Global Goals Yearbook 2023 makes SDG impact measurable
No poverty, no hunger, peace: In 2015, the United Nations adopted the 17 Sustainable Development Goals, which were supposed to make the world a better place by 2030. Now it is half-time. The results are sobering. In the remaining time, measures must be more targeted and more effective. On the occasion of COP28 in Dubai, the Global Goals Yearbook is focusing on the aspect of impact.
With the rising frequency of major environmental events and social movements – from floods to wildfires, and #MeToo to Black Lives Matter – the objective of making the world a better place has gone from personal choice to global necessity. The 2021 UN Intergovernmental Panel on Climate Change report issuing a “code red for humanity” represented another urgent wake-up call.
According to Force for Good’s annual report, the total cost of achieving the SDGs has increased by up to 25 percent in the last year alone, from $116–142tn to $134–176tn. This has been driven by systemic underfunding, high inflation, increasingly urgent requirements for hitting net zero, and an ever-shortening window in which to get all of this done.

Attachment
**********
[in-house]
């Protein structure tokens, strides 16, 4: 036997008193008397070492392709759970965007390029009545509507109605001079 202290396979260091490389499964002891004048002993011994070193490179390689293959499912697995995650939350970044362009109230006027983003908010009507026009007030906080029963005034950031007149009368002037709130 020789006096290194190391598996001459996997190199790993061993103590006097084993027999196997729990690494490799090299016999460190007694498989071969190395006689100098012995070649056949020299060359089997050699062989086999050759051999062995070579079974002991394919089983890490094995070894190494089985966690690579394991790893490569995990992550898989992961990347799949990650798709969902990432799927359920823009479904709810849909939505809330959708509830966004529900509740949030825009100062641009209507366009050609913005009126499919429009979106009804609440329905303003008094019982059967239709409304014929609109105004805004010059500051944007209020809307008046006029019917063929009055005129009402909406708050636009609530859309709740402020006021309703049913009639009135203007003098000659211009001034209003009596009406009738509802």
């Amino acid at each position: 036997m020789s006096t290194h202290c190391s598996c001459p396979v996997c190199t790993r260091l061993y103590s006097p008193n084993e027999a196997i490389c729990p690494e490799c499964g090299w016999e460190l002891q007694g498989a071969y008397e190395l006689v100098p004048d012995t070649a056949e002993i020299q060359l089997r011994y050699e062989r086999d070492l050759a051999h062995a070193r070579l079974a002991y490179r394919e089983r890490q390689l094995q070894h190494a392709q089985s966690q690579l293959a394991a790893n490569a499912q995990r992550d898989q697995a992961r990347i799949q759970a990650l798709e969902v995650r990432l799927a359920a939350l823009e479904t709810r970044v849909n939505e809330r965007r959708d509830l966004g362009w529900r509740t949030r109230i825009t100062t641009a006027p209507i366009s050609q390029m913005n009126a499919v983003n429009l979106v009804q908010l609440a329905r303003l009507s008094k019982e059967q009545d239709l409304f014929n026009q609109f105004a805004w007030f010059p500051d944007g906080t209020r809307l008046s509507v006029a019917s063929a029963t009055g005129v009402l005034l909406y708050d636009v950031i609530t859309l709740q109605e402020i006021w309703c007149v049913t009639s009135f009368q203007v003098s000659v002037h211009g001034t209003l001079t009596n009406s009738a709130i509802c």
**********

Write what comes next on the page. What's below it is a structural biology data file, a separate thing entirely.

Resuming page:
Although investors have become increasingly aware of the role their capital should play in addressing environmental and social concerns, the challenge has been to combine the twin goals of “doing good” and “earning a return” in a single investment.
Impact projects offer an answer by providing a credible and scalable pathway to balancing a targeted, measurable, and beneficial environmental or social impact on the one hand, with a financial return on the other. Dr. Elmer Lenzen, chair of the macondo foundation: „Impact relates to both the focus on solutions and the opportunities created. Many „handprint“ opportunities that are intended to contribute to sustainability objectives, revolve around new technologies and services that seek to shift the mechanics of our daily lives fundamentally.“
You can also read the yearbook as a free e-book here